Much ado has been made of Karen lately. A once innocuous name, “Karen” recently has become shorthand, a term used to refer to white, typically affluent, middle-aged women.
“Karen is the embodiment of entitlement and privilege — the first person to demand to speak with a manager when things don’t go her way. At best, Karen is not happy with the quality of the tomatoes on her salad. At worst, she’s calling the police on black men for their indiscretion of existing in her proximity,” states an online definition of the new term.
Different origins of the term have been suggested, but the predominant connotation developed as a humorous means of shorthand for people of color to express their frustrations. In the current moral climate, as people of color and their allies fight for visibility, Karen memes have surged, providing a modicum of comedic relief at a time of pervasive and understandable grief and anger.
As the term becomes more prevalent, though, how do the actual named Karens of the world feel about their new forename fame? I asked four decidedly un-Karen Karens for their take on the term…
Karen Luknis, owner-captain of Venus Charters, said she’s just about ready to change her name to remind people that she doesn’t fit the stereotype. “It in no way resembles me, but I think it’s a fair portrayal of those awful Karens! I do wish they would call them something else, but I can take a joke.”
Key West photographer Karen Ludwig-O’Leary also sees the humor in the barb. “I think the whole Karen thing is hysterical. It’s so funny because it’s true. It’s all about bitchy, white, privileged, spoiled-brat women demanding their way,” she said. “I don’t mind it because I know I am so NOT a ‘Karen,’ so no offense taken. Now don’t get me wrong — I am a strong, New York-born, assertive woman and am not shy about asking for what I want. But I would like to think my way is respectful and kind.”
Jewelry designer Karen Moore said she just learned about the new use of her name and finds it “f—ing funny.” She admits to wanting what she wants, but approaches everything from a place of compassion. “I am a girl who’s not afraid to speak out and speak up, but I am discerning and respectful. My friends say I use it for the good of others, rather than to serve myself. I still don’t see myself as a Karen, more of a person who cares. I have always said my whole life, I can’t help it – it is in my name, ‘Kare’.”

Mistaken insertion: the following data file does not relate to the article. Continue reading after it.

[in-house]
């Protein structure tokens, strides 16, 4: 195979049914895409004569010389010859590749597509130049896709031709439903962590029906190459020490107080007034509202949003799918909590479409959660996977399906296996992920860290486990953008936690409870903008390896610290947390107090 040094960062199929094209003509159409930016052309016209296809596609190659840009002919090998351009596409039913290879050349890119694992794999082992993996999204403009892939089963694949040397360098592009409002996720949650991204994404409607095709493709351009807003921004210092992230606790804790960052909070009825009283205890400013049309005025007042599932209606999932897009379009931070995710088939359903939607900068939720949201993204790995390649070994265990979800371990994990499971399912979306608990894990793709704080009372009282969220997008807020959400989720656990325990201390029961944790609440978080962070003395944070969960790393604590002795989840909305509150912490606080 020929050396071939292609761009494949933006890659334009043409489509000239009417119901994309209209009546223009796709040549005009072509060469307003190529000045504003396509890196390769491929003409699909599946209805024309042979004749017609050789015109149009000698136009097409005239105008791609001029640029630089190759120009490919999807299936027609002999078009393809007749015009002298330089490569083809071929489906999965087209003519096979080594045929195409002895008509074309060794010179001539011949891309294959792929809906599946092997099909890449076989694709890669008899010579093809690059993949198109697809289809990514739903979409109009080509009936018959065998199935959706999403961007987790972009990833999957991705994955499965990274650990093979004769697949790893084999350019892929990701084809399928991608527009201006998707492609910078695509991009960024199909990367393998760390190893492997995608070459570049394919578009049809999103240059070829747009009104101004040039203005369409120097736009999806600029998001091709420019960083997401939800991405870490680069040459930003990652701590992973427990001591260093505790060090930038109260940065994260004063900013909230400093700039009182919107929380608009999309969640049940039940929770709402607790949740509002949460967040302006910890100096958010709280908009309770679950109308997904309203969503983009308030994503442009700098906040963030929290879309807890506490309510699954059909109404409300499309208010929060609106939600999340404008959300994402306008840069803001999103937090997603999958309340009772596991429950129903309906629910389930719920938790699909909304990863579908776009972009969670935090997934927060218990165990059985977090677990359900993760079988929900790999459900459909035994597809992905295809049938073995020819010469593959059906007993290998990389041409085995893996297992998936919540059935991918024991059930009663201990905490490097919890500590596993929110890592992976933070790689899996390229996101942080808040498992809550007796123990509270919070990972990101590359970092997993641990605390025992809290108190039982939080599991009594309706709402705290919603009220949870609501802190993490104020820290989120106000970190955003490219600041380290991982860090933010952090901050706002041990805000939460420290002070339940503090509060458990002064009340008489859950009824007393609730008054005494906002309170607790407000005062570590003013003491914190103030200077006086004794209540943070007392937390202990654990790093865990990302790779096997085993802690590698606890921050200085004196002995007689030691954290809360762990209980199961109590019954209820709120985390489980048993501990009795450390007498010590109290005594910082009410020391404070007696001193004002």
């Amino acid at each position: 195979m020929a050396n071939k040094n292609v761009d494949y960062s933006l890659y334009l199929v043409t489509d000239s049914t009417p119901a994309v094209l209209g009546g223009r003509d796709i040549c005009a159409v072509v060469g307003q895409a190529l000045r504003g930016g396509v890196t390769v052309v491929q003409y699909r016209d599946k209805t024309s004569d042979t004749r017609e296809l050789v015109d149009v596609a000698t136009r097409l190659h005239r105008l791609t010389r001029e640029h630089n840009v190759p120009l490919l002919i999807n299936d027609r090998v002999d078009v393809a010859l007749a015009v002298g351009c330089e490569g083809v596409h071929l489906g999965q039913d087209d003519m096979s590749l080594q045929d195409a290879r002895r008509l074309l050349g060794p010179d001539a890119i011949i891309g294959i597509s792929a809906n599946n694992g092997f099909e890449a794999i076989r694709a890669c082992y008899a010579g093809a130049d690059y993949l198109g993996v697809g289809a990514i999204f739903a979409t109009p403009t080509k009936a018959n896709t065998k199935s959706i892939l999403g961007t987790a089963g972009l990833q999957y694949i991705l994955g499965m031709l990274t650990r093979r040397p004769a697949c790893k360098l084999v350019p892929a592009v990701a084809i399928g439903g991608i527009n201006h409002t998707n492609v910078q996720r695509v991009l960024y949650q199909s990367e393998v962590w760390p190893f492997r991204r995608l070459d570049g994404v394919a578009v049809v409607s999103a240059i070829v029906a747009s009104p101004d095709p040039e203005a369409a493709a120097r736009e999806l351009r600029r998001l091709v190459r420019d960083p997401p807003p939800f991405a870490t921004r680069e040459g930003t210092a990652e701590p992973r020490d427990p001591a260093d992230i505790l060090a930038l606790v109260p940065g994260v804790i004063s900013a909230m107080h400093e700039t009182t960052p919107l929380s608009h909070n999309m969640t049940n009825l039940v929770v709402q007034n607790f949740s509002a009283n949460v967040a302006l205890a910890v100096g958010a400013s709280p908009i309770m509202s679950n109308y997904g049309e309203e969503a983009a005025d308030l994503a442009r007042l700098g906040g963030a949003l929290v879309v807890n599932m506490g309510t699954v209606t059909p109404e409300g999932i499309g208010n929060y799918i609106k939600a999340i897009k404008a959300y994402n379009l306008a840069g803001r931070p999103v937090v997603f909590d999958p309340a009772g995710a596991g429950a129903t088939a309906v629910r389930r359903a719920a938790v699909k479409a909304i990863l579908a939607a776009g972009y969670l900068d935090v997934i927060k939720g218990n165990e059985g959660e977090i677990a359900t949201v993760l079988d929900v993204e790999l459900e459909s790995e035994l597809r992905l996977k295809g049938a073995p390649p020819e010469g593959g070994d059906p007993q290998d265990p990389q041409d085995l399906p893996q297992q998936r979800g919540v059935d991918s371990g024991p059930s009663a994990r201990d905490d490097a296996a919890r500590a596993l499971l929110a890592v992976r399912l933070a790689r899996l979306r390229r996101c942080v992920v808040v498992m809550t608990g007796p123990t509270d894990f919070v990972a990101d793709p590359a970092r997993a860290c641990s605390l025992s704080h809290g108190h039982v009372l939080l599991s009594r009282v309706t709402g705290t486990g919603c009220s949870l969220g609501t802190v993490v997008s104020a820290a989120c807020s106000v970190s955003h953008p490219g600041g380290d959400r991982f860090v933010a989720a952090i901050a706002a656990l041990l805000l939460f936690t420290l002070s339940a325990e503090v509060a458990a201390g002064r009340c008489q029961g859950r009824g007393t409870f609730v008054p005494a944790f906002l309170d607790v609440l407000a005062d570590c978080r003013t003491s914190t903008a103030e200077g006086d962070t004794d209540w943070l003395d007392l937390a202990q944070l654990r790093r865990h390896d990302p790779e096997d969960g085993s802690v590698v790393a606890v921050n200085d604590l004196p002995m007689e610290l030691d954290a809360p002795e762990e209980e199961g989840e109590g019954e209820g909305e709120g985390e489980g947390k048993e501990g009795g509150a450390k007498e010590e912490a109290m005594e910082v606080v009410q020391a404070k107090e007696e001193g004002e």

Karen Stewart, a St. Louis-based racial justice scholar, has also chosen to lean toward lighthearted acceptance rather than offense. “For anyone to claim it as a slur is, ironically, peak Karen behavior,” Stewart said. “And if anyone disagrees with me, I am taking it up with the manager!” While she’s laughing along, though, she’s also unpacking the connotations, and brief history, of the word on her nametag.
“Men’s names are also hijacked by popular culture (Uncle Tom, Stan). What makes Karen different is the always-negative social context now ascribed to the name. I initially winced when it became shorthand for rude, ignorant, olderish white women, yet couldn’t deny there was more than a hint of truth behind what the name represented. Karen stings personally because I’ve dedicated much of my life to dismantling white supremacy in myself, others, my students and in our institutions and policy, and the name is often used when white women have openly demonstrated their racist beliefs. If my name can help point out and focus a conversation on dismantling white supremacy, though, I am beyond grateful to play even a small role in making that happen.”
Our four Karens agreed it’s not really about the name, but about the behaviors the name describes — a funny moniker that hopefully may prod women to acknowledge their privilege and use it to better ends. If the Karen phenomenon pushes us along through some well-intentioned teasing, it’s probably worth the trade-off for those women who have temporarily lost the name lottery. For the moment, while they endure the brunt of the joke, let me say — I’m sorry, Karen. And Karen. And Karen. And Karen.